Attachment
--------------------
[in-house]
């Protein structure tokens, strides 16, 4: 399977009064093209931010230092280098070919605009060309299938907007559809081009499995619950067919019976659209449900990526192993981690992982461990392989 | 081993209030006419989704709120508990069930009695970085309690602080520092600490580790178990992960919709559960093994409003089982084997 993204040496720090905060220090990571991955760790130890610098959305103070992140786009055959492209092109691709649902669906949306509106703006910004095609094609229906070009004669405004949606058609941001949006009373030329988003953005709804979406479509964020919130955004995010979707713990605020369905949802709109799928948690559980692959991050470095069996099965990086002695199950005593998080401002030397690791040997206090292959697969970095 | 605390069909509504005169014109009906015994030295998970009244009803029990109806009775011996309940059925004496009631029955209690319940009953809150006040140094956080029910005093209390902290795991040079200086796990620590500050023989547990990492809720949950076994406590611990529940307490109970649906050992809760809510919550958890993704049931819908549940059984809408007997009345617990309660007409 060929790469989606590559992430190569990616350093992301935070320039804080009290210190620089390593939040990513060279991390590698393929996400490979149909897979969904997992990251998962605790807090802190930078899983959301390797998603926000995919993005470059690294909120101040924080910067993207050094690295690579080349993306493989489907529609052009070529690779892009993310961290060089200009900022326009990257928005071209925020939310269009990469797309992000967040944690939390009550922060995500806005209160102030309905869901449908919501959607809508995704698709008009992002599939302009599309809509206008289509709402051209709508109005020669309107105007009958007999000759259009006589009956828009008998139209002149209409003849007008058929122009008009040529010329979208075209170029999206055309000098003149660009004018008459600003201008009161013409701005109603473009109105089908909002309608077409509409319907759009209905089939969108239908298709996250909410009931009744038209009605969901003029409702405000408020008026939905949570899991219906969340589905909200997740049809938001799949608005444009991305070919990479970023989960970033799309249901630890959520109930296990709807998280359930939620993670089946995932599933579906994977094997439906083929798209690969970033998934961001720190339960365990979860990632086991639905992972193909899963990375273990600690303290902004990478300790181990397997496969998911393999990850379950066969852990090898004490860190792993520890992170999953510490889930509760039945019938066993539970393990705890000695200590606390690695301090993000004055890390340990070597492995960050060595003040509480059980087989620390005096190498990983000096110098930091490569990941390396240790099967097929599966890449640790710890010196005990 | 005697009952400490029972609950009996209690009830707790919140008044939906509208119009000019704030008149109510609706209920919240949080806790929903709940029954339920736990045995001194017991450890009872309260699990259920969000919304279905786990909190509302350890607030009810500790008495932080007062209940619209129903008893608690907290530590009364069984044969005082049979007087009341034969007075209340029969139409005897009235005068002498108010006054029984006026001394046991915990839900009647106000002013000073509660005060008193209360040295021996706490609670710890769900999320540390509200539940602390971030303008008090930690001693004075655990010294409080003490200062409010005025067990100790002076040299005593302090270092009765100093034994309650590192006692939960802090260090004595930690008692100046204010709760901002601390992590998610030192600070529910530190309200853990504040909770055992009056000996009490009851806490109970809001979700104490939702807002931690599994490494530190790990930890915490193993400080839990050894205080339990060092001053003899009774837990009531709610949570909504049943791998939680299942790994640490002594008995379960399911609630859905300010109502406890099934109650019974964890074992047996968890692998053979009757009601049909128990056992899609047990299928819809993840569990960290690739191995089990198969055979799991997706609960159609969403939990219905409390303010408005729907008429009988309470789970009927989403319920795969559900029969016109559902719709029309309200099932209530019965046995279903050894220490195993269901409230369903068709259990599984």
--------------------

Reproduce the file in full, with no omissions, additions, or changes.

[in-house]
């Protein structure tokens, strides 16, 4: 399977009064093209931010230092280098070919605009060309299938907007559809081009499995619950067919019976659209449900990526192993981690992982461990392989 | 081993209030006419989704709120508990069930009695970085309690602080520092600490580790178990992960919709559960093994409003089982084997 993204040496720090905060220090990571991955760790130890610098959305103070992140786009055959492209092109691709649902669906949306509106703006910004095609094609229906070009004669405004949606058609941001949006009373030329988003953005709804979406479509964020919130955004995010979707713990605020369905949802709109799928948690559980692959991050470095069996099965990086002695199950005593998080401002030397690791040997206090292959697969970095 | 605390069909509504005169014109009906015994030295998970009244009803029990109806009775011996309940059925004496009631029955209690319940009953809150006040140094956080029910005093209390902290795991040079200086796990620590500050023989547990990492809720949950076994406590611990529940307490109970649906050992809760809510919550958890993704049931819908549940059984809408007997009345617990309660007409 060929790469989606590559992430190569990616350093992301935070320039804080009290210190620089390593939040990513060279991390590698393929996400490979149909897979969904997992990251998962605790807090802190930078899983959301390797998603926000995919993005470059690294909120101040924080910067993207050094690295690579080349993306493989489907529609052009070529690779892009993310961290060089200009900022326009990257928005071209925020939310269009990469797309992000967040944690939390009550922060995500806005209160102030309905869901449908919501959607809508995704698709008009992002599939302009599309809509206008289509709402051209709508109005020669309107105007009958007999000759259009006589009956828009008998139209002149209409003849007008058929122009008009040529010329979208075209170029999206055309000098003149660009004018008459600003201008009161013409701005109603473009109105089908909002309608077409509409319907759009209905089939969108239908298709996250909410009931009744038209009605969901003029409702405000408020008026939905949570899991219906969340589905909200997740049809938001799949608005444009991305070919990479970023989960970033799309249901630890959520109930296990709807998280359930939620993670089946995932599933579906994977094997439906083929798209690969970033998934961001720190339960365990979860990632086991639905992972193909899963990375273990600690303290902004990478300790181990397997496969998911393999990850379950066969852990090898004490860190792993520890992170999953510490889930509760039945019938066993539970393990705890000695200590606390690695301090993000004055890390340990070597492995960050060595003040509480059980087989620390005096190498990983000096110098930091490569990941390396240790099967097929599966890449640790710890010196005990 | 005697009952400490029972609950009996209690009830707790919140008044939906509208119009000019704030008149109510609706209920919240949080806790929903709940029954339920736990045995001194017991450890009872309260699990259920969000919304279905786990909190509302350890607030009810500790008495932080007062209940619209129903008893608690907290530590009364069984044969005082049979007087009341034969007075209340029969139409005897009235005068002498108010006054029984006026001394046991915990839900009647106000002013000073509660005060008193209360040295021996706490609670710890769900999320540390509200539940602390971030303008008090930690001693004075655990010294409080003490200062409010005025067990100790002076040299005593302090270092009765100093034994309650590192006692939960802090260090004595930690008692100046204010709760901002601390992590998610030192600070529910530190309200853990504040909770055992009056000996009490009851806490109970809001979700104490939702807002931690599994490494530190790990930890915490193993400080839990050894205080339990060092001053003899009774837990009531709610949570909504049943791998939680299942790994640490002594008995379960399911609630859905300010109502406890099934109650019974964890074992047996968890692998053979009757009601049909128990056992899609047990299928819809993840569990960290690739191995089990198969055979799991997706609960159609969403939990219905409390303010408005729907008429009988309470789970009927989403319920795969559900029969016109559902719709029309309200099932209530019965046995279903050894220490195993269901409230369903068709259990599984």